With the close of Wildcat Welcome programming, new students will be given the opportunity Sunday to explore the greater Chicago area.
As part of “One Book, One Northwestern,” the Center for Civic Engagement organized a trip for 500 freshmen to explore various neighborhoods. Transfer students had the chance to go on a similar Chicago trip Tuesday.
The program is the first of its kind at Northwestern, said Rob Donahue, director of the Center for Civic Engagement.
Each group will travel to a different neighborhood under the guidance of a faculty member. The neighborhoods are broken down into ten themes, including environmental sustainability, transportation, immigration and arts.
These multidisciplinary studies promote the idea that Chicago is accessible and a good resource for students no matter their area of study, Donahue said. One Book, One Northwestern’s 2012 selection is “Never a City So Real,” a book by Medill lecturer Alex Kotlowitz that is made up of vignettes focusing on different neighborhoods and the personalities that shape the city.
“Almost every discipline can be enriched by taking advantage of what Chicago has to offer,” Donahue said. “Part of the message (of One Book) is that if you want to understand Chicago, you have to understand the communities that make up this place and the neighborhoods that are the lifeblood of Chicago.”
The day will begin at 12:30 p.m. with an overview of the activities in Evanston. Students will be broken up into bus groups of 50, with one faculty adviser and about five student leaders per bus, Donahue said.
Students will spend three hours exploring their particular neighborhood and participate in activities with their faculty member and student leaders, then regroup at the Feinberg School of Medicine for a buffet. Buses will return at 7 p.m. The trip is free for students, with funding from the President’s Office.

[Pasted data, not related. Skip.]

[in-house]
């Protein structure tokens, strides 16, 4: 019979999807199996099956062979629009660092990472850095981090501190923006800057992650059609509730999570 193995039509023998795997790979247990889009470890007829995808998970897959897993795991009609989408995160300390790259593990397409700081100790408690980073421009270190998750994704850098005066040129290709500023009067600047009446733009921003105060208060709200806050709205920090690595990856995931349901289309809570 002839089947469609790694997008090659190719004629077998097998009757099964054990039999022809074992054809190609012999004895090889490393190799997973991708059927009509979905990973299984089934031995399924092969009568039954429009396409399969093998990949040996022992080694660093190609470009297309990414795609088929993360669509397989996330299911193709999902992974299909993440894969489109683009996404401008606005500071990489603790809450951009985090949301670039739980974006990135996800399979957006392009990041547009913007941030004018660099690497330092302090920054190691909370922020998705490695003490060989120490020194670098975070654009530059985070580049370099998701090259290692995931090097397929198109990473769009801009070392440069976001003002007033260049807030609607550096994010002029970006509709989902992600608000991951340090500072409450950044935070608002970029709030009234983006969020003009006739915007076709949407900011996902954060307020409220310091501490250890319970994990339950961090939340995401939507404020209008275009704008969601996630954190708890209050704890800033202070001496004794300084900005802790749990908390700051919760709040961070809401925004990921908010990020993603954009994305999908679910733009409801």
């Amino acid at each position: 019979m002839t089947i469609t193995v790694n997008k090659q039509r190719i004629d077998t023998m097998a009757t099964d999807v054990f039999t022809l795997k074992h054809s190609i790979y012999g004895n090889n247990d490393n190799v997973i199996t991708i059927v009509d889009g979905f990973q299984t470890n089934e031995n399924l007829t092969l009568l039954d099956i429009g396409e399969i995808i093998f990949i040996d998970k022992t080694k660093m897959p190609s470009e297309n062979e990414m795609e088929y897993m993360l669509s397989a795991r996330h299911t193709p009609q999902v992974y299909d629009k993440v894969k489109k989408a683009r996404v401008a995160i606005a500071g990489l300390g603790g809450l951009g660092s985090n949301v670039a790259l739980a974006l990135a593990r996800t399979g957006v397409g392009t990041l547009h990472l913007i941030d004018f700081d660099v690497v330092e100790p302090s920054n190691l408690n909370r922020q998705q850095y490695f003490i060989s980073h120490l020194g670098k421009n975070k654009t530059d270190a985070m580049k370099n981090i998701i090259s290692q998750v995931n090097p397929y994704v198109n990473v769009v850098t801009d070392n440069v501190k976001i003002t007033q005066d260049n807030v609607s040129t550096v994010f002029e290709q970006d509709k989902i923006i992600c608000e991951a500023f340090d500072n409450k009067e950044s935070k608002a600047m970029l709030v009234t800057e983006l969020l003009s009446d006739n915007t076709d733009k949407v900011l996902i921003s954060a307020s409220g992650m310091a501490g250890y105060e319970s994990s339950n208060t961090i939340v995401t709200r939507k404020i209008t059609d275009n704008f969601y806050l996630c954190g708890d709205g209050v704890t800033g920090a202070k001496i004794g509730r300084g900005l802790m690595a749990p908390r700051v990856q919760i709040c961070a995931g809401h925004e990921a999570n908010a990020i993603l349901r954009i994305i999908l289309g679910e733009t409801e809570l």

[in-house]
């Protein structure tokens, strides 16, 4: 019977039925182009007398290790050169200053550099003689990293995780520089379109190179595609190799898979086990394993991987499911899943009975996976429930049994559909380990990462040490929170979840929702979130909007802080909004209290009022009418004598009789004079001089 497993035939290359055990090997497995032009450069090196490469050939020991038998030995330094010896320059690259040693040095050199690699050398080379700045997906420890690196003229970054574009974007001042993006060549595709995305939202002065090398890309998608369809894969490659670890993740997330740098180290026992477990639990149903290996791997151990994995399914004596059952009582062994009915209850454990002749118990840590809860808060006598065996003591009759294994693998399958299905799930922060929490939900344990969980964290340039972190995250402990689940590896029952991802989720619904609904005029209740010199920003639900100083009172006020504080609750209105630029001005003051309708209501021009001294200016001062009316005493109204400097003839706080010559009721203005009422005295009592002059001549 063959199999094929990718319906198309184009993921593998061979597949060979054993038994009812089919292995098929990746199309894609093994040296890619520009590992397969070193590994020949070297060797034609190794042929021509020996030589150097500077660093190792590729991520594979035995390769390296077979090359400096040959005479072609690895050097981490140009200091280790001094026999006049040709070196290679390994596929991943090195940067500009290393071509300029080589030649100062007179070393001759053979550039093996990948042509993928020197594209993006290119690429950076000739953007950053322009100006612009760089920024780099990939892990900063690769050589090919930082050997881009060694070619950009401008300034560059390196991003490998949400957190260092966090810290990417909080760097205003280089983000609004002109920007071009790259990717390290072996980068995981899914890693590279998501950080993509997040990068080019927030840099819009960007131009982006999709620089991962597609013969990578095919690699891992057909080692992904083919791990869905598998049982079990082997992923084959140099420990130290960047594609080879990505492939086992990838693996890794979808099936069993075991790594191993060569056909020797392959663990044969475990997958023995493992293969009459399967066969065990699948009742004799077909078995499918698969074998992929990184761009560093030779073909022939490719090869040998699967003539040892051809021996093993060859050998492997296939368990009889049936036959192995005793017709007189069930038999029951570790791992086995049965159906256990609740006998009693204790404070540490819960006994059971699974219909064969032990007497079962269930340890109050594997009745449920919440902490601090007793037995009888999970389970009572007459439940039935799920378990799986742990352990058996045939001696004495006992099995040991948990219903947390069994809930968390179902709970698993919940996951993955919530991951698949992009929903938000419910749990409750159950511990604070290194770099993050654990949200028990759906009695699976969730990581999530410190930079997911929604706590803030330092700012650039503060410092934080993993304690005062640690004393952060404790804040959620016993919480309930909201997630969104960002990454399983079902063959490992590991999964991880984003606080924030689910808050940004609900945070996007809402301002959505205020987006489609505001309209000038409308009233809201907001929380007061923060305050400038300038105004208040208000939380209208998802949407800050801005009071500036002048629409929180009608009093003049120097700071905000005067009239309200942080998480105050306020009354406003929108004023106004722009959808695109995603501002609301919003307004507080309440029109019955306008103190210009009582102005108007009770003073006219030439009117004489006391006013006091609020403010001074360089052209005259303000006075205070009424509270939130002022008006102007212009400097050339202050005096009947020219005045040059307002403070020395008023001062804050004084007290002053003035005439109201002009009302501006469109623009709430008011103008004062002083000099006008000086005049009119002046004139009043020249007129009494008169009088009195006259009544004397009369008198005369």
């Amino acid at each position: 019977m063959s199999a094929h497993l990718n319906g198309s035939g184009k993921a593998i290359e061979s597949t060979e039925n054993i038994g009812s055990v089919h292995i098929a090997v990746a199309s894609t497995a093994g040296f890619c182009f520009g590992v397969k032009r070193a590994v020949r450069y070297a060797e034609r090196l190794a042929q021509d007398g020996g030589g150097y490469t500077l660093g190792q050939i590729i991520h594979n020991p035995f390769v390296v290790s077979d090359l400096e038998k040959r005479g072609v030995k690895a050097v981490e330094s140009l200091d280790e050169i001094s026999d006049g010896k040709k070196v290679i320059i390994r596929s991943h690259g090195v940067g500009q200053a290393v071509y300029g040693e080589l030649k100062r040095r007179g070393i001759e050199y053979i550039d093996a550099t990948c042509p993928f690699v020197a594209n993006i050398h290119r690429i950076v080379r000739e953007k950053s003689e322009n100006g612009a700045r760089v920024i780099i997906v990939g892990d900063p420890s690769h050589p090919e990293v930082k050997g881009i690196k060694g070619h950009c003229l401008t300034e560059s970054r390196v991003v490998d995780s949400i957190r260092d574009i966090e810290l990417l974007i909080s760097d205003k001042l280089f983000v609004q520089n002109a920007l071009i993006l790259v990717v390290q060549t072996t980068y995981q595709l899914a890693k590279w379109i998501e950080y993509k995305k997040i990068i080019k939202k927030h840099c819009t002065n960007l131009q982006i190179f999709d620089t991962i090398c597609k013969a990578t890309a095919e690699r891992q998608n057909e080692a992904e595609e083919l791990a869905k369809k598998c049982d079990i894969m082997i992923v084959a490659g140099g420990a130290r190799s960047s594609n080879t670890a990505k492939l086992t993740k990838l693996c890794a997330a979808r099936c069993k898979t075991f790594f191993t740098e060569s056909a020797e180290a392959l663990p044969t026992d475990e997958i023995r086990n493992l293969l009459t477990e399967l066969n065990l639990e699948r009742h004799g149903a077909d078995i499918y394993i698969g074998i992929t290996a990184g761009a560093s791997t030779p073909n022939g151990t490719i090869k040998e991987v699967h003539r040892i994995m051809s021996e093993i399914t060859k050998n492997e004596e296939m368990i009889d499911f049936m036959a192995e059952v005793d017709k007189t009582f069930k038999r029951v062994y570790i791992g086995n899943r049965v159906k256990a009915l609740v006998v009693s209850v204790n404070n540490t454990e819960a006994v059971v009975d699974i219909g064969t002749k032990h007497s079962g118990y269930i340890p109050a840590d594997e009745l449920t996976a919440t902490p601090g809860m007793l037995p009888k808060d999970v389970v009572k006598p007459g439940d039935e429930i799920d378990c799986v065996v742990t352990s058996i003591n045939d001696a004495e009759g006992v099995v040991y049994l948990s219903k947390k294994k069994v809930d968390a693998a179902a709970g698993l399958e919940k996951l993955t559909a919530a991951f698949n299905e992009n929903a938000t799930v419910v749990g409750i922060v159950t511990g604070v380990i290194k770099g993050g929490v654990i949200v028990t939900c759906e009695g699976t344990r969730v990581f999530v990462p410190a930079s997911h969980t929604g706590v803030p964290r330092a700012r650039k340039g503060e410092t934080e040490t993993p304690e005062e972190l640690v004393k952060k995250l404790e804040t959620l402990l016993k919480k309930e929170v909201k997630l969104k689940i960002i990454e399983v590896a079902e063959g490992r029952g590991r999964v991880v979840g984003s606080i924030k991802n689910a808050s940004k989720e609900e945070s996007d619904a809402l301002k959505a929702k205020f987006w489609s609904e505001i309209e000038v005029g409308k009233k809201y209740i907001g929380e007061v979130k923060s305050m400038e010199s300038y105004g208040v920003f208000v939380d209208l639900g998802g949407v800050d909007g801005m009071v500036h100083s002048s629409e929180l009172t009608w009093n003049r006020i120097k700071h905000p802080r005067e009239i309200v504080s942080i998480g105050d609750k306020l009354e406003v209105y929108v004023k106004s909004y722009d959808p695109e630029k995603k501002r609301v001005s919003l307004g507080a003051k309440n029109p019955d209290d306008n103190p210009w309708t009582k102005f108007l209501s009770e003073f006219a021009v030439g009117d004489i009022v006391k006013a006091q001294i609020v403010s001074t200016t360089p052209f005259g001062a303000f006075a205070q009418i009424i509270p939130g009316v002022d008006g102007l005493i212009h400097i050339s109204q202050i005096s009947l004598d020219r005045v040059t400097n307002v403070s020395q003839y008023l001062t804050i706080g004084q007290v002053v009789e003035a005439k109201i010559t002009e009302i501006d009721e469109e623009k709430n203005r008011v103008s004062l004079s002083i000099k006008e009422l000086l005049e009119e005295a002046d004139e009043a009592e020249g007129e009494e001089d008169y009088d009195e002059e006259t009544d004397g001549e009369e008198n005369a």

Weinberg junior Kathryn Halpern said she decided to volunteer as a student leader to help freshmen understand Chicago and learn more about the city herself.
“Even though I’m from close by, I don’t have as many chances to explore as I’d like,” she said. “Chicago is a reason why Northwestern’s so great, but with so much on campus, it can be hard to leave.”
Weinberg freshman Pam Keller said she signed up for the trip as a way to meet other freshmen and explore the city.
“I thought of it as, ‘Why not?’ instead of, ‘Why?’” she said. “I hope to get a better understanding of Chicago.”
Donahue said the program is a pilot for future engaged learning opportunities.
“Students are excited about for their time in college: Not just learning information, but figuring out how to apply that information to the world so they can be effective scholars, workers and citizens,” he said.
In addition to promoting engaged learning, Donahue said he hopes this event connects Northwestern’s downtown campus better with the Evanston campus. He said NU in Chicago fits well with part of the University’s strategic plan involving both more hands-on learning and intercampus partnerships.
“Whether it’s in Evanston or Chicago, or somewhere across the globe, learning isn’t something that happens just when you’re sitting in a desk, in a traditional classroom,” Donahue said. “This is a way to recontextualize learning for students as they start at Northwestern, because that’s not the only way students learn.”
Donahue said he expects about ten percent of the freshmen who registered for the event will not attend, so spots will be given to interested upperclassmen and freshmen on a first-come, first-serve basis Sunday.